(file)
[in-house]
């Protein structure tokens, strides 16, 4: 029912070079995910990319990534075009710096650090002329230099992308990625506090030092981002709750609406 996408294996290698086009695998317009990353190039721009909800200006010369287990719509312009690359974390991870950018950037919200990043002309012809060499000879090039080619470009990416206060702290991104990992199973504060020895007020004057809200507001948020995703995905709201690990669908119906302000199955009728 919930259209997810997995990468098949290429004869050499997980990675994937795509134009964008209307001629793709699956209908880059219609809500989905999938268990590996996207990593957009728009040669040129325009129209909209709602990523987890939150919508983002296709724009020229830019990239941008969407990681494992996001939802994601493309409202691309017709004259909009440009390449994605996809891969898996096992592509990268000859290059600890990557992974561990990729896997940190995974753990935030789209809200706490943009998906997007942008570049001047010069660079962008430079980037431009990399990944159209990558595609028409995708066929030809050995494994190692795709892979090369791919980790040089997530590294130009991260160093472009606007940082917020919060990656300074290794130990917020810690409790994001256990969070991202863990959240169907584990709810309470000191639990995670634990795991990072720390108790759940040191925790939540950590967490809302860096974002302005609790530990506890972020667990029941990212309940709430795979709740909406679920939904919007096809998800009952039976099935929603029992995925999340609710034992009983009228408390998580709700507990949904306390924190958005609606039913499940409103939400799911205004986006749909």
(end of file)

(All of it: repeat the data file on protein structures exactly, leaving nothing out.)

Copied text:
[in-house]
């Protein structure tokens, strides 16, 4: 029912070079995910990319990534075009710096650090002329230099992308990625506090030092981002709750609406 996408294996290698086009695998317009990353190039721009909800200006010369287990719509312009690359974390991870950018950037919200990043002309012809060499000879090039080619470009990416206060702290991104990992199973504060020895007020004057809200507001948020995703995905709201690990669908119906302000199955009728 919930259209997810997995990468098949290429004869050499997980990675994937795509134009964008209307001629793709699956209908880059219609809500989905999938268990590996996207990593957009728009040669040129325009129209909209709602990523987890939150919508983002296709724009020229830019990239941008969407990681494992996001939802994601493309409202691309017709004259909009440009390449994605996809891969898996096992592509990268000859290059600890990557992974561990990729896997940190995974753990935030789209809200706490943009998906997007942008570049001047010069660079962008430079980037431009990399990944159209990558595609028409995708066929030809050995494994190692795709892979090369791919980790040089997530590294130009991260160093472009606007940082917020919060990656300074290794130990917020810690409790994001256990969070991202863990959240169907584990709810309470000191639990995670634990795991990072720390108790759940040191925790939540950590967490809302860096974002302005609790530990506890972020667990029941990212309940709430795979709740909406679920939904919007096809998800009952039976099935929603029992995925999340609710034992009983009228408390998580709700507990949904306390924190958005609606039913499940409103939400799911205004986006749909």